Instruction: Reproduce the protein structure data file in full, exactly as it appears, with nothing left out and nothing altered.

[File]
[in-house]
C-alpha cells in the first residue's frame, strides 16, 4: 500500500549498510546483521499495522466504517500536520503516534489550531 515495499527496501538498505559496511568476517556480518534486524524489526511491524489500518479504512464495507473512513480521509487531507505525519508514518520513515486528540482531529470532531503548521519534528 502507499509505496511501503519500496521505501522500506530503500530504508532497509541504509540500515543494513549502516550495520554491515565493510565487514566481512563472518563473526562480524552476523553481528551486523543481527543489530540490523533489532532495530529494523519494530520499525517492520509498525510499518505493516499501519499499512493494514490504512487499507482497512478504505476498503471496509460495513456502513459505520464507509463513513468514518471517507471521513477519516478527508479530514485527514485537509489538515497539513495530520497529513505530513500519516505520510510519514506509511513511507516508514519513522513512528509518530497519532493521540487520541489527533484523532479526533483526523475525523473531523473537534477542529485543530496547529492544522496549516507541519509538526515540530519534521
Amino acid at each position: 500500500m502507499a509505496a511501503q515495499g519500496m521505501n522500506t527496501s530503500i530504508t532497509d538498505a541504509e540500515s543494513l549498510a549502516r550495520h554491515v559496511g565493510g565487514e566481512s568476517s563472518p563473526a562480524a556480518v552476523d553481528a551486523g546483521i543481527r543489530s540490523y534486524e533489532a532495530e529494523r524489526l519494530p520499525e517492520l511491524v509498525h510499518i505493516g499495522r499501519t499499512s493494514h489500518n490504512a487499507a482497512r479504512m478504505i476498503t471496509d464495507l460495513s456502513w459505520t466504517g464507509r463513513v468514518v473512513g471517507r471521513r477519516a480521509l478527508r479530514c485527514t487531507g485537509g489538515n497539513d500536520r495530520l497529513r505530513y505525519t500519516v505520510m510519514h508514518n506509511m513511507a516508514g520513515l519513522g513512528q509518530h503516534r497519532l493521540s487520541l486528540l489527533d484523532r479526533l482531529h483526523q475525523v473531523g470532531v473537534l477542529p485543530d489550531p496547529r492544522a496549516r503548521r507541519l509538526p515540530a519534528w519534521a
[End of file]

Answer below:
[in-house]
C-alpha cells in the first residue's frame, strides 16, 4: 500500500549498510546483521499495522466504517500536520503516534489550531 515495499527496501538498505559496511568476517556480518534486524524489526511491524489500518479504512464495507473512513480521509487531507505525519508514518520513515486528540482531529470532531503548521519534528 502507499509505496511501503519500496521505501522500506530503500530504508532497509541504509540500515543494513549502516550495520554491515565493510565487514566481512563472518563473526562480524552476523553481528551486523543481527543489530540490523533489532532495530529494523519494530520499525517492520509498525510499518505493516499501519499499512493494514490504512487499507482497512478504505476498503471496509460495513456502513459505520464507509463513513468514518471517507471521513477519516478527508479530514485527514485537509489538515497539513495530520497529513505530513500519516505520510510519514506509511513511507516508514519513522513512528509518530497519532493521540487520541489527533484523532479526533483526523475525523473531523473537534477542529485543530496547529492544522496549516507541519509538526515540530519534521
Amino acid at each position: 500500500m502507499a509505496a511501503q515495499g519500496m521505501n522500506t527496501s530503500i530504508t532497509d538498505a541504509e540500515s543494513l549498510a549502516r550495520h554491515v559496511g565493510g565487514e566481512s568476517s563472518p563473526a562480524a556480518v552476523d553481528a551486523g546483521i543481527r543489530s540490523y534486524e533489532a532495530e529494523r524489526l519494530p520499525e517492520l511491524v509498525h510499518i505493516g499495522r499501519t499499512s493494514h489500518n490504512a487499507a482497512r479504512m478504505i476498503t471496509d464495507l460495513s456502513w459505520t466504517g464507509r463513513v468514518v473512513g471517507r471521513r477519516a480521509l478527508r479530514c485527514t487531507g485537509g489538515n497539513d500536520r495530520l497529513r505530513y505525519t500519516v505520510m510519514h508514518n506509511m513511507a516508514g520513515l519513522g513512528q509518530h503516534r497519532l493521540s487520541l486528540l489527533d484523532r479526533l482531529h483526523q475525523v473531523g470532531v473537534l477542529p485543530d489550531p496547529r492544522a496549516r503548521r507541519l509538526p515540530a519534528w519534521a